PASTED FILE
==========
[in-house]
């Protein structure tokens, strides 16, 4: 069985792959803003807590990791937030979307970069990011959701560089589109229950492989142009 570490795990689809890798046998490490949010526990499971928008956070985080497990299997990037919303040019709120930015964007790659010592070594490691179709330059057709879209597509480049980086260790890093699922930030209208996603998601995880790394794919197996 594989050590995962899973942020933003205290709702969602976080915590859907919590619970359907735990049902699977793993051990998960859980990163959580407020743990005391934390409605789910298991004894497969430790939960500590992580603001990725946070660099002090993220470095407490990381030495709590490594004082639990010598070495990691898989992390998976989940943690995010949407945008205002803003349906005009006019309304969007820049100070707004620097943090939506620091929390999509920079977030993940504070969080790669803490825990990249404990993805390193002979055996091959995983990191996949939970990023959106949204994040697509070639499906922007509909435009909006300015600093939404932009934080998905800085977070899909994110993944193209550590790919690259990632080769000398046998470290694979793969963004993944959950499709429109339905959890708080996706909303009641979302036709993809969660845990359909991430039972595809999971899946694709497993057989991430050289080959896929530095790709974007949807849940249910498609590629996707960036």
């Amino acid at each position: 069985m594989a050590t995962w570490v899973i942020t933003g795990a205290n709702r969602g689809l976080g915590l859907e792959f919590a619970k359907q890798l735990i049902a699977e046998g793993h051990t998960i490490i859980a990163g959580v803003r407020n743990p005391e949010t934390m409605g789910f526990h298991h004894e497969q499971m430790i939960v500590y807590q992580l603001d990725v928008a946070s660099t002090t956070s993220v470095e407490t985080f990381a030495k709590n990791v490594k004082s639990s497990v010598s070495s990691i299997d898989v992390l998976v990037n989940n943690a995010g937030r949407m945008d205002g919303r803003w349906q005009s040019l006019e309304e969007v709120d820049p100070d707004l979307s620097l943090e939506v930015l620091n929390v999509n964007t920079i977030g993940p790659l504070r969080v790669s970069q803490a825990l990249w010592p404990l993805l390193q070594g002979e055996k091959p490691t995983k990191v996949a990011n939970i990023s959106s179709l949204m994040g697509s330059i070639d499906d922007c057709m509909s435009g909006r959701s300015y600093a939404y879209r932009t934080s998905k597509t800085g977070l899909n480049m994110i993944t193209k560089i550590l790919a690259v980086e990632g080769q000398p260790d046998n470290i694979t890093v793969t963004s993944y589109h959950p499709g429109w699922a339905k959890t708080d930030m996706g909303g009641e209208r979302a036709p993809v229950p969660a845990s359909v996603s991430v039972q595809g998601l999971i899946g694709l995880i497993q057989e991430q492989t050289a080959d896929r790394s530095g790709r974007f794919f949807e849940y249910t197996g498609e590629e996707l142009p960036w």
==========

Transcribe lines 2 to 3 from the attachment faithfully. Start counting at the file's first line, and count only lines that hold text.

């Protein structure tokens, strides 16, 4: 069985792959803003807590990791937030979307970069990011959701560089589109229950492989142009 570490795990689809890798046998490490949010526990499971928008956070985080497990299997990037919303040019709120930015964007790659010592070594490691179709330059057709879209597509480049980086260790890093699922930030209208996603998601995880790394794919197996 594989050590995962899973942020933003205290709702969602976080915590859907919590619970359907735990049902699977793993051990998960859980990163959580407020743990005391934390409605789910298991004894497969430790939960500590992580603001990725946070660099002090993220470095407490990381030495709590490594004082639990010598070495990691898989992390998976989940943690995010949407945008205002803003349906005009006019309304969007820049100070707004620097943090939506620091929390999509920079977030993940504070969080790669803490825990990249404990993805390193002979055996091959995983990191996949939970990023959106949204994040697509070639499906922007509909435009909006300015600093939404932009934080998905800085977070899909994110993944193209550590790919690259990632080769000398046998470290694979793969963004993944959950499709429109339905959890708080996706909303009641979302036709993809969660845990359909991430039972595809999971899946694709497993057989991430050289080959896929530095790709974007949807849940249910498609590629996707960036």
């Amino acid at each position: 069985m594989a050590t995962w570490v899973i942020t933003g795990a205290n709702r969602g689809l976080g915590l859907e792959f919590a619970k359907q890798l735990i049902a699977e046998g793993h051990t998960i490490i859980a990163g959580v803003r407020n743990p005391e949010t934390m409605g789910f526990h298991h004894e497969q499971m430790i939960v500590y807590q992580l603001d990725v928008a946070s660099t002090t956070s993220v470095e407490t985080f990381a030495k709590n990791v490594k004082s639990s497990v010598s070495s990691i299997d898989v992390l998976v990037n989940n943690a995010g937030r949407m945008d205002g919303r803003w349906q005009s040019l006019e309304e969007v709120d820049p100070d707004l979307s620097l943090e939506v930015l620091n929390v999509n964007t920079i977030g993940p790659l504070r969080v790669s970069q803490a825990l990249w010592p404990l993805l390193q070594g002979e055996k091959p490691t995983k990191v996949a990011n939970i990023s959106s179709l949204m994040g697509s330059i070639d499906d922007c057709m509909s435009g909006r959701s300015y600093a939404y879209r932009t934080s998905k597509t800085g977070l899909n480049m994110i993944t193209k560089i550590l790919a690259v980086e990632g080769q000398p260790d046998n470290i694979t890093v793969t963004s993944y589109h959950p499709g429109w699922a339905k959890t708080d930030m996706g909303g009641e209208r979302a036709p993809v229950p969660a845990s359909v996603s991430v039972q595809g998601l999971i899946g694709l995880i497993q057989e991430q492989t050289a080959d896929r790394s530095g790709r974007f794919f949807e849940y249910t197996g498609e590629e996707l142009p960036w």